Yet for all his misery, there was no relief in his arrival, and he climbed the stone steps despondently. The tall town house leaned over him, disapproving lamp light flickering sternly in the sitting room window, which could only mean his grandmother was entertaining. He spared a brief regret for his unfortunate timing, then pushed open the door and went inside.

Soft, indistinct conversation drifted out into the entry way, and Severus closed the door behind him with the quietest of clicks, holding his breath.

Not quiet enough.

A moment and she was standing in the hallway, her footsteps having made no sound on the parquet floors. Someday, Severus reflected, he would know the secret of how she managed to move about the house so silently and so quickly. He could never hear her coming, but when he looked up -- inevitably, unnervingly -- she would already be there.

She looked down on him, somehow without lowering her chin, so that her eyes were narrow slits with piercing black holes. He could feel them on him, taking in his scraped face, his wet and muddied hair, his blood-stained and torn trousers with critical contempt.

When she finally spoke to him, her scratching voice was pitched low so that her guests would not hear.

"You will go upstairs and get rid of your ruined clothes and wash up," she ordered, coldly. "Then you will take your mother her dinner, and return to your room. You will do so quietly, and without being seen in this embarrassing state. We will talk about this," the word was hissed between clenched teeth, "later."

With a final cutting look, his grandmother turned away.

It was a relief to remove his wet clothes, and he unceremoniously dumped them in the rubbish bin after drawing the potion book from the pocket and setting it near the small heating stove where it would dry out more quickly. He allowed himself five minutes of unbearably hot water in the shower, closing his eyes and letting it burn away the residue of the afternoon while he tried not to remember the feeling of being spat on, or the reproachful look of Lucius muttering about Muggleish names.

He dressed, then soundlessly went down to the kitchen. There was a tray waiting for him with two plates, fresh and still steaming warm. He could hear the small pat-a-pat of elf feet in the dining room, and he guessed Tins was busy setting the dining table with a more formal supper for his grandmother's company. Severus considered it more pardon than punishment that he had been told not to attend, and he took the tray, stealing back up the stairs. Leaving the tray in his room, he took one plate and pocketed one of the napkin-rolled packets of cutlery, then continued on up to the third floor landing and the closed door in the corner of it.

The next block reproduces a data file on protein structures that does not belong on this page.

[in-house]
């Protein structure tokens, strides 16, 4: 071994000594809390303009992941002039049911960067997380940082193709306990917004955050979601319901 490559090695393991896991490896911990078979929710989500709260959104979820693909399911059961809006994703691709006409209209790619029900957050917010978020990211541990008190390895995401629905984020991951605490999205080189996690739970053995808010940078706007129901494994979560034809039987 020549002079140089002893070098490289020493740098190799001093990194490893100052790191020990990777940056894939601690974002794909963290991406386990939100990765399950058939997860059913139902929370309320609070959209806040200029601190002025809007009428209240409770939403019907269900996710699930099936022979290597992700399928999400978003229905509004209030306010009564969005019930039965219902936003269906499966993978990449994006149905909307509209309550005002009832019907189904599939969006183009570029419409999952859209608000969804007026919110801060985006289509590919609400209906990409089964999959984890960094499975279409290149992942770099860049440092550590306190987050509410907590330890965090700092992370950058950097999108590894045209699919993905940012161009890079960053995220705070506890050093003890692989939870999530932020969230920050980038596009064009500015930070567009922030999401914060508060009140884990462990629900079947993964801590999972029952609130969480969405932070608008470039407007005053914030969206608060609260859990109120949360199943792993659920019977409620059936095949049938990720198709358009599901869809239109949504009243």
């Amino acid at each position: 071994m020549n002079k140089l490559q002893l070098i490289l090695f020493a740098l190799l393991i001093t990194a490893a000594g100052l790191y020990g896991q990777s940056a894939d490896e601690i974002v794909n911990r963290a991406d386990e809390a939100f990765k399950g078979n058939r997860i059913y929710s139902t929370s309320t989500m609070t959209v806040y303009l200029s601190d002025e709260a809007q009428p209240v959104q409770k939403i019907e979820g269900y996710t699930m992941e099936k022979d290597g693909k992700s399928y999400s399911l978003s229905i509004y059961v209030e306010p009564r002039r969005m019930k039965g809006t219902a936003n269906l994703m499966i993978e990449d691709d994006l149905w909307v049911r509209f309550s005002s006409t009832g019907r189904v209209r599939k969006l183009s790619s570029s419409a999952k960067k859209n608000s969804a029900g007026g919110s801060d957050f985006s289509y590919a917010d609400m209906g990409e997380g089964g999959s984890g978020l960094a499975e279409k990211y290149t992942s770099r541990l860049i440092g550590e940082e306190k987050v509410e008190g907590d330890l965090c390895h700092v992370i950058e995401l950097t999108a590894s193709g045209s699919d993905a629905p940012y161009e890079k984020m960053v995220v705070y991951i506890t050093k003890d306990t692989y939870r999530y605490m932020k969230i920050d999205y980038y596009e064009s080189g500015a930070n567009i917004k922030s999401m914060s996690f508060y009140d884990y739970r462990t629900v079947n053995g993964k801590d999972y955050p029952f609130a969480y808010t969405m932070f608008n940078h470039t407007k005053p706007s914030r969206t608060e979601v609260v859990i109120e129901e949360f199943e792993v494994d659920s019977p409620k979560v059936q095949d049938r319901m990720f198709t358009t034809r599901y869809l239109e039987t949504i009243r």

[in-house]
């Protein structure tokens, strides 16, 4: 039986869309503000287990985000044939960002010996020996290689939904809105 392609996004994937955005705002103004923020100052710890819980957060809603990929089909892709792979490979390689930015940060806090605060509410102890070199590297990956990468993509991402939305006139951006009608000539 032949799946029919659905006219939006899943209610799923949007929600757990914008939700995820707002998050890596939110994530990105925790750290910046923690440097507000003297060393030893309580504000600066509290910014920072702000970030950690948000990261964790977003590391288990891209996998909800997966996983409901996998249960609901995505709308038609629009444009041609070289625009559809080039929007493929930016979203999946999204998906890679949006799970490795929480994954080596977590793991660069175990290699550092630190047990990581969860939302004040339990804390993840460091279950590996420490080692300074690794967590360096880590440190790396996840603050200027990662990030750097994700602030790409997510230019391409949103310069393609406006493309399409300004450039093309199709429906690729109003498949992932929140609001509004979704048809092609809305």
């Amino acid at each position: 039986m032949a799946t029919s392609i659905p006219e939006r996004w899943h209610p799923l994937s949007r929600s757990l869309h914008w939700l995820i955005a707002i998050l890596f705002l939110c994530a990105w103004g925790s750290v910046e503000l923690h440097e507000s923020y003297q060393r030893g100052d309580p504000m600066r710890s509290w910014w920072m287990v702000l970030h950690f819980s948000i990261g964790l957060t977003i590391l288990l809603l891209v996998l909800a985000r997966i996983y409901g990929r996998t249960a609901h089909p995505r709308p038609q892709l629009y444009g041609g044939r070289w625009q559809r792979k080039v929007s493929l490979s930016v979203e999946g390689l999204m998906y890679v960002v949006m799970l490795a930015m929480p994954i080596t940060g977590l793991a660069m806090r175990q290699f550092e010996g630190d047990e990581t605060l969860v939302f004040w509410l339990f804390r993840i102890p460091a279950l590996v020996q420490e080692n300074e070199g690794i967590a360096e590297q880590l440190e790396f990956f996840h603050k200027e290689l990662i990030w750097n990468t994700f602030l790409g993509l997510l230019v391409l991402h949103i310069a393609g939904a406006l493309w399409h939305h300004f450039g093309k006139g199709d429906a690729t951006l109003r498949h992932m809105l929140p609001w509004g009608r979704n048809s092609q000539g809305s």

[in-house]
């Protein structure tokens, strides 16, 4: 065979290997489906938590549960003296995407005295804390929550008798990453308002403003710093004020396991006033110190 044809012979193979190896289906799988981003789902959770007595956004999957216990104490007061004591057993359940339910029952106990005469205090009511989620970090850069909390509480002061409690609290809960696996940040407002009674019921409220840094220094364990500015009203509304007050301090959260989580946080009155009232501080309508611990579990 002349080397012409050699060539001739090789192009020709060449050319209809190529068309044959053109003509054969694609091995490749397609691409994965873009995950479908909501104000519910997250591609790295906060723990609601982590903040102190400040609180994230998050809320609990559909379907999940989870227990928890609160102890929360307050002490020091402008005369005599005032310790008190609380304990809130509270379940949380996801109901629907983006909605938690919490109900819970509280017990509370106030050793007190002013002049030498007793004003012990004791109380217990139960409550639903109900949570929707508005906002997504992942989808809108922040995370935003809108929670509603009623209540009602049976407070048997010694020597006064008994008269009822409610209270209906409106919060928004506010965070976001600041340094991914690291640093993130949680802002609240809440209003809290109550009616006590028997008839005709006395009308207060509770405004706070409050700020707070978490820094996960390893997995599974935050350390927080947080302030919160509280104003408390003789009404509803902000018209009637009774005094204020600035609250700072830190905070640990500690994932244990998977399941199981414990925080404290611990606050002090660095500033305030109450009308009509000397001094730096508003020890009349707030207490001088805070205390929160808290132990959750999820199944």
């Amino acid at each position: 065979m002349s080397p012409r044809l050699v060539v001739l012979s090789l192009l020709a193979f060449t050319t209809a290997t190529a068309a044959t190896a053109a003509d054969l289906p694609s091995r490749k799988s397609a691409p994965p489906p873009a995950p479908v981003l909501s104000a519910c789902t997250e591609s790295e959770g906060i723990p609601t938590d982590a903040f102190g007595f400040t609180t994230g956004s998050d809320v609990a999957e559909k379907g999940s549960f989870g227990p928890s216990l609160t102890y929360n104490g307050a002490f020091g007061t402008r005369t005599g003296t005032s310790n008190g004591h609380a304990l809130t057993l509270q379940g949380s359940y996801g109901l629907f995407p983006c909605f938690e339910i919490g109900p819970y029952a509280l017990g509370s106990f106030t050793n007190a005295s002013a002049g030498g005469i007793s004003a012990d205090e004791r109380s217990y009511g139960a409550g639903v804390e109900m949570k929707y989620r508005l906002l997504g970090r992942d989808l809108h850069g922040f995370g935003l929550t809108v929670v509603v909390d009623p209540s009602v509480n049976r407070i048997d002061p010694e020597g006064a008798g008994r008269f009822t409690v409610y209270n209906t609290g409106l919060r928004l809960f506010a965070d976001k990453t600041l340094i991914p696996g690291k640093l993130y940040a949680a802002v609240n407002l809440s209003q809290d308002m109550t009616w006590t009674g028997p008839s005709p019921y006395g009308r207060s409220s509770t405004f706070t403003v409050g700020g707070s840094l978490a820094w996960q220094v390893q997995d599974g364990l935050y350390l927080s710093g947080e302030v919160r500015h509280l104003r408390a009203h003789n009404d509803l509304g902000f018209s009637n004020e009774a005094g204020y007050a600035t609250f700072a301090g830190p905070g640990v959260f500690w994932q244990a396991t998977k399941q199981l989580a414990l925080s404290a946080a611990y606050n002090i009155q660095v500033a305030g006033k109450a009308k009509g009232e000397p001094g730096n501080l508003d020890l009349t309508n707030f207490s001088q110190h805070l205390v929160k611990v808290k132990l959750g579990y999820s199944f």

He pushed open the door tentatively, peering through the slice of space between it and the jam, checking to see what kind of day it had been.

She was sleeping in the chair in the corner of the room, surrounded by flakes of shredded paper and clutching a framed photo to her chest, like a child clinging to a teddy bear. Books lay pressed open at her feet and a quill lay forgotten on the floor where it had dripped a small pool of black ink.

Severus side-stepped into the room, closing the door softly behind him. He navigated a path round stacks of books and piles of abandoned parchment covered in his mother's thick, circular handwriting to the night table, where he set the plate down. Unrolling the cutlery, he put them aside and dutifully covered the food with the napkin to keep the warmth a little longer, even as he doubted she would ever get around to eating any of it.

Something strong smelling and sour caught his attention, and he looked down to see his mother's collection of prize gobstones had been knocked from the shelf with enough force that they had spilled from the bag and rapped against each other, leaving a pool of foul liquid on the hardwood. He bent down to shepherd them back into the bag without really knowing why, reaching with searching fingers under the bed to find the stragglers, and was surprised when his hand found something slim and wooden instead.

His mother's wand.

The handle was coated in the same sour fluid that soaked the floor, which he wiped away with the sleeve of his shirt. He cast a curious look over his shoulder at the woman slumped in the chair, then back down at the wand.

Standing, he picked his way across the room to her chair, then reached to lay the wand on the small table next to her where she would surely find it once she woke up. A book title caught his eye, red print against a black leather cover, and he bent down to read it.

Curses and Counter Curses, by Vindictus Veridian.

Severus paused, his hand with the wand floating inches above the table. A drawling voice echoed the words 'something a bit more practical' snidely in his ear.

His heart drummed unexpectedly in his chest, and he swallowed. Cautiously, he looked over at his mother, her face covered by her thick, unkept hair. A harshness crept through him as his eyes were drawn to the framed portrait she clenched so dearly; an unmoving portrait of a black haired man with an ill-tempered smile.

Looking back to the book, he decided in a moment.

He pocketed the wand, pulling his shirt over to hid the handle, and plucked the book from the table. Somehow, he knew the absence of either would not soon be missed. She had thrown it away, after all, and he certainly had more use for it now than she did.

Without another look, he swiftly left the room, closing the door on her. As he padded down the stairs back to his room, the memory of a boy screaming in terror while a dog growled made him smile.